Home

Carnarvon Fascine set to be opened after a six-year wait thanks to a dredging plan

Jamie ThannooMidwest Times
The State Government has pledged $7 million to help deliver permanent access to Carnarvon’s Fascine for boats.
Camera IconThe State Government has pledged $7 million to help deliver permanent access to Carnarvon’s Fascine for boats. Credit: TheWest

After years cut off from the ocean, Carnarvon’s fascine will once again be easily accessible after the State Government announced a $3 million dredging project to clear the sediment blocking local boats.

On March 16 Transport Minister Rita Saffioti announced dredging would be carried out in the middle of 2023, six years after the fascine became clogged by silt as a result of a cyclone.

Since the disaster, most boats have been unable to pass through.

Carnarvon Yacht Club Commodore Rob Meyer said it’s a relief after years spent with limited access.

Get in front of tomorrow's news for FREE

Journalism for the curious Australian across politics, business, culture and opinion.

READ NOW

According to Mr Meyer the club relied on high tides to allow some of its yachts to go out on occasion..

“Its a fantastic move forward for Carnarvon, for the yacht club and the town,” he said.

Carnarvon Shire President Eddie Smith said the Fascine plays an important role in Carnarvon, attracting visiting yachts and being the hub for the Carnarvon Windfest.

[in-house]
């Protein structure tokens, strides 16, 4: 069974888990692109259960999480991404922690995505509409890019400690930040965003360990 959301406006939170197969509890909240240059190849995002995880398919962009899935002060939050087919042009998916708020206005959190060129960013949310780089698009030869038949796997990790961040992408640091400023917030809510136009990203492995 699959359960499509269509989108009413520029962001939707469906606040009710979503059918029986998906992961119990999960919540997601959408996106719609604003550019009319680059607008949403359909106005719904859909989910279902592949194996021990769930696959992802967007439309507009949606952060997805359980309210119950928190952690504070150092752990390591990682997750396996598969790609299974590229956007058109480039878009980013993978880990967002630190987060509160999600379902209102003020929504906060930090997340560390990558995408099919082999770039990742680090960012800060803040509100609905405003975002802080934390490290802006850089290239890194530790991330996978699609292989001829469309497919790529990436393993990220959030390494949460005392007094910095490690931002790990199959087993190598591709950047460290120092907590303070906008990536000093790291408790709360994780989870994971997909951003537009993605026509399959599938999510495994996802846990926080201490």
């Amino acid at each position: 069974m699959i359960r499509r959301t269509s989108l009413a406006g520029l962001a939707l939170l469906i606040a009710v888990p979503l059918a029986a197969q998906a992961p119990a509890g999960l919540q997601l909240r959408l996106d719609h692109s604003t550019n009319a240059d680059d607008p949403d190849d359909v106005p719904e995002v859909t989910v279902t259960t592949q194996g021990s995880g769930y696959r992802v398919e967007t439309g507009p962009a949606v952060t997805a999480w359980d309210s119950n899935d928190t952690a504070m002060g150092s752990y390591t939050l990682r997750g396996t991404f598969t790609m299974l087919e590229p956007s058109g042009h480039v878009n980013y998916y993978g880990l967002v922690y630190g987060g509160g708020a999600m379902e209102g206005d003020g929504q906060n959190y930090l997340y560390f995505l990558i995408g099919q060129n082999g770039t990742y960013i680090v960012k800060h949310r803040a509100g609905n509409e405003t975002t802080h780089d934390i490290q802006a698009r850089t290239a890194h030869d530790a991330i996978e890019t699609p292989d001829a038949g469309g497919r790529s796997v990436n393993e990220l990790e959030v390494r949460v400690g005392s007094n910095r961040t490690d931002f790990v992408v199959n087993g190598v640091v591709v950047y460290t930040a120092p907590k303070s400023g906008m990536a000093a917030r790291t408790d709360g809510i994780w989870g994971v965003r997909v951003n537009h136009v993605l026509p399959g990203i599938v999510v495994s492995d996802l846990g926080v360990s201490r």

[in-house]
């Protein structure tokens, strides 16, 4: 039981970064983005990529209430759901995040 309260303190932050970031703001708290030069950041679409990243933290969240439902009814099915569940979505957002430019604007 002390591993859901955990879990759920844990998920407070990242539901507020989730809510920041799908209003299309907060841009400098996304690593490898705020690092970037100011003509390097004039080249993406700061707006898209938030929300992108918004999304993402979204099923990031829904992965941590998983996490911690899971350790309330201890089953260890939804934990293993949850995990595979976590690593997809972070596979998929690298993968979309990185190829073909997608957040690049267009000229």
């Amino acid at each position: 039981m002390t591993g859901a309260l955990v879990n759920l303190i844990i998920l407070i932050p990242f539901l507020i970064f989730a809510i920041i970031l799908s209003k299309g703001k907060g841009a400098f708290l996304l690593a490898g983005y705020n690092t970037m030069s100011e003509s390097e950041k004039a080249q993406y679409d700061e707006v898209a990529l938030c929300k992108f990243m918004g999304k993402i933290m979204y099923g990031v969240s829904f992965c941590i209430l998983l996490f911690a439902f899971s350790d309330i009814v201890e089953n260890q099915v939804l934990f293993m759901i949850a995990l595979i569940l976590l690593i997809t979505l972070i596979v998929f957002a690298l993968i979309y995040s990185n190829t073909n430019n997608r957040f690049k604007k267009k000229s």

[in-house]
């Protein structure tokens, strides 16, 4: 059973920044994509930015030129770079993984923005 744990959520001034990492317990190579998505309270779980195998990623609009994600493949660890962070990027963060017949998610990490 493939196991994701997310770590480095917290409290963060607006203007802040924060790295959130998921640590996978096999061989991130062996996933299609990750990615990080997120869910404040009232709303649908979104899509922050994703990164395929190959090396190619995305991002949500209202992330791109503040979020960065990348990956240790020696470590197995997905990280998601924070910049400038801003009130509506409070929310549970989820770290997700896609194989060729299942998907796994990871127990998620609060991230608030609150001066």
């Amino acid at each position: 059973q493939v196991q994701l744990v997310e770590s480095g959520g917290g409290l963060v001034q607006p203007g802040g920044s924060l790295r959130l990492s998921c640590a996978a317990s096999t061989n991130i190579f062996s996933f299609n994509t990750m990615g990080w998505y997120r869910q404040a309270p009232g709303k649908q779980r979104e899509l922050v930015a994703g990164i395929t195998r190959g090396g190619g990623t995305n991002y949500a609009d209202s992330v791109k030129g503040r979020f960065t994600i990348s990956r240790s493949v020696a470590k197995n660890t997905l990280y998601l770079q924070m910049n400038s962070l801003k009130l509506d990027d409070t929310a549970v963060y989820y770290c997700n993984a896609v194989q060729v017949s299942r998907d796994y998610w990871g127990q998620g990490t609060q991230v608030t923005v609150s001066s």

“We’ll have an entrance to our playground back, the fascine water is our jewel in the crown,” Mr Smith said.

“It guarantees the health of the water will be maintained as well, and that’s critical.”

“I can’t be happier.”

The plan is part of the $7 million multifaceted Carnarvon Fascine Entryway and Boat Harbour Pen Project, launched in 2020 to improve boat access to the town.

Ms Saffioti said the Transport Department had spent two years assessing the situation to identify the best solution.

“Due to the dynamic nature of the waterway the decision to dredge still brings with it some risk but it will include work to stabilise the sand spit that breached in 2017 to limit the need for future works,” she said.

“Dredging the entrance was considered the best option and when combined with the other initiatives will improve ocean access for vessels and boaties in Carnarvon.”

Mr Smith said that while it has taken a long time for action to be carried out, he understood why the delicate nature of the silt sediment’s movement made finding a solution a difficult task.

“I understand the entrance to the water is very mobile, the Transport Department had to ensure the fix would last a bit of time,” he said.

Get the latest news from thewest.com.au in your inbox.

Sign up for our emails